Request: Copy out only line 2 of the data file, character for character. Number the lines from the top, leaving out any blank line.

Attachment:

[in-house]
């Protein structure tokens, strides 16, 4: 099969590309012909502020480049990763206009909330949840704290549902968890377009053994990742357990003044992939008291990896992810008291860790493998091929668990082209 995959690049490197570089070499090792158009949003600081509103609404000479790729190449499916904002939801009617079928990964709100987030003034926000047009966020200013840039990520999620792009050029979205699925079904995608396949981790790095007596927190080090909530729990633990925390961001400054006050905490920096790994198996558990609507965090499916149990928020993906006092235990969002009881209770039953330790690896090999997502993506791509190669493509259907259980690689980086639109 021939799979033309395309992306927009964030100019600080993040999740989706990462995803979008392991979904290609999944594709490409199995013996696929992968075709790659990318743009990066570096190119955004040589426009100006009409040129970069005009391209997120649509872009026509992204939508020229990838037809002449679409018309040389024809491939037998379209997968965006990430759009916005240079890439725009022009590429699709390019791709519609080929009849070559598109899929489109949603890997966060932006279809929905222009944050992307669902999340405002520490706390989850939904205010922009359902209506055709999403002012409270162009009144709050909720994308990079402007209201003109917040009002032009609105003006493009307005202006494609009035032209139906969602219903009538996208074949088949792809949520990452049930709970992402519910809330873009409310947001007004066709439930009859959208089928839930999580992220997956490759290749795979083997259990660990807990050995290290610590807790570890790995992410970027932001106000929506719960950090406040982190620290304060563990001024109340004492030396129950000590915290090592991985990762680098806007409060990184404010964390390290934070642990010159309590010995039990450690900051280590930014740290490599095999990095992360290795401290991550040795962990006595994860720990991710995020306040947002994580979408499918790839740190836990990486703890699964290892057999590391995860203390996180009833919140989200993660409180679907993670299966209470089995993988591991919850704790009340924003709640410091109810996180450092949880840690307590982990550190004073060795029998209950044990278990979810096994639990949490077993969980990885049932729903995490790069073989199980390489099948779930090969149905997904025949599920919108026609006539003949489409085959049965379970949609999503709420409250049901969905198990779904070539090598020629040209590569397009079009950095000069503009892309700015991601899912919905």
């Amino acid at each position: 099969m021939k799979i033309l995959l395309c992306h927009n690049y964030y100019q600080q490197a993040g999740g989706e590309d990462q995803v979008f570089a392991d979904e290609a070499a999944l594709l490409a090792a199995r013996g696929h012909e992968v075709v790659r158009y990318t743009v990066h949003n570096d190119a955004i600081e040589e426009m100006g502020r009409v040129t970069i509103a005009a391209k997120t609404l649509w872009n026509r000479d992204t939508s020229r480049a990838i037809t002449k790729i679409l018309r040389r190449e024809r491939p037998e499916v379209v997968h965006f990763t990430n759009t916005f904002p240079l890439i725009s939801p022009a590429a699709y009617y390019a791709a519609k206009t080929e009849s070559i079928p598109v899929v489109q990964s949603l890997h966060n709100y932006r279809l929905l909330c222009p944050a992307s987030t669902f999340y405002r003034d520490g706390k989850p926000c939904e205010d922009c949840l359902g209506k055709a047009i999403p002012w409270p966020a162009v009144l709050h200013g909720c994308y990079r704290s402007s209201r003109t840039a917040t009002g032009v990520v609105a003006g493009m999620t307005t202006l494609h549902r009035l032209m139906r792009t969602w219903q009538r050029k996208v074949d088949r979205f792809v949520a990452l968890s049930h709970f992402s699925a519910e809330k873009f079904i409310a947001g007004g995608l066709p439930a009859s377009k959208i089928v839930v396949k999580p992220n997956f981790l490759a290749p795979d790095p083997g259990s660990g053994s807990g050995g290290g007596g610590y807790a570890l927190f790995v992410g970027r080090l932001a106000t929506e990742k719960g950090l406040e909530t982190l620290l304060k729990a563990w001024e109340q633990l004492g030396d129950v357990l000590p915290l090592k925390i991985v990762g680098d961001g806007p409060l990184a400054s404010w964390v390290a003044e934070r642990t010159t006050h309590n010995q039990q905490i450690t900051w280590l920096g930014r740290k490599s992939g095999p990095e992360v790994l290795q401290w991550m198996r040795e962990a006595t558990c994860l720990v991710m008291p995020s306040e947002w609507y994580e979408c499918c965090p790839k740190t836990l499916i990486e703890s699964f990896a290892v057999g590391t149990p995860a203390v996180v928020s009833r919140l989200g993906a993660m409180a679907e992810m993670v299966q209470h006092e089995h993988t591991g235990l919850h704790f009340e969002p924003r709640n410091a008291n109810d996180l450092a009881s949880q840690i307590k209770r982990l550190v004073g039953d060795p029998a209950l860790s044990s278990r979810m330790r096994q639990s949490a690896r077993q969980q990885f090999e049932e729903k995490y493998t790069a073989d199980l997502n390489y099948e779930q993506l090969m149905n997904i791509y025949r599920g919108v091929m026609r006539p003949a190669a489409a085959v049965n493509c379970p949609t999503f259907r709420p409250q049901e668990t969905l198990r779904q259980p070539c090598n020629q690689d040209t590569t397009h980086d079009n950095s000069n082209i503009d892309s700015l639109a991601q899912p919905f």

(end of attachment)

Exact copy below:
């Protein structure tokens, strides 16, 4: 099969590309012909502020480049990763206009909330949840704290549902968890377009053994990742357990003044992939008291990896992810008291860790493998091929668990082209 995959690049490197570089070499090792158009949003600081509103609404000479790729190449499916904002939801009617079928990964709100987030003034926000047009966020200013840039990520999620792009050029979205699925079904995608396949981790790095007596927190080090909530729990633990925390961001400054006050905490920096790994198996558990609507965090499916149990928020993906006092235990969002009881209770039953330790690896090999997502993506791509190669493509259907259980690689980086639109 021939799979033309395309992306927009964030100019600080993040999740989706990462995803979008392991979904290609999944594709490409199995013996696929992968075709790659990318743009990066570096190119955004040589426009100006009409040129970069005009391209997120649509872009026509992204939508020229990838037809002449679409018309040389024809491939037998379209997968965006990430759009916005240079890439725009022009590429699709390019791709519609080929009849070559598109899929489109949603890997966060932006279809929905222009944050992307669902999340405002520490706390989850939904205010922009359902209506055709999403002012409270162009009144709050909720994308990079402007209201003109917040009002032009609105003006493009307005202006494609009035032209139906969602219903009538996208074949088949792809949520990452049930709970992402519910809330873009409310947001007004066709439930009859959208089928839930999580992220997956490759290749795979083997259990660990807990050995290290610590807790570890790995992410970027932001106000929506719960950090406040982190620290304060563990001024109340004492030396129950000590915290090592991985990762680098806007409060990184404010964390390290934070642990010159309590010995039990450690900051280590930014740290490599095999990095992360290795401290991550040795962990006595994860720990991710995020306040947002994580979408499918790839740190836990990486703890699964290892057999590391995860203390996180009833919140989200993660409180679907993670299966209470089995993988591991919850704790009340924003709640410091109810996180450092949880840690307590982990550190004073060795029998209950044990278990979810096994639990949490077993969980990885049932729903995490790069073989199980390489099948779930090969149905997904025949599920919108026609006539003949489409085959049965379970949609999503709420409250049901969905198990779904070539090598020629040209590569397009079009950095000069503009892309700015991601899912919905």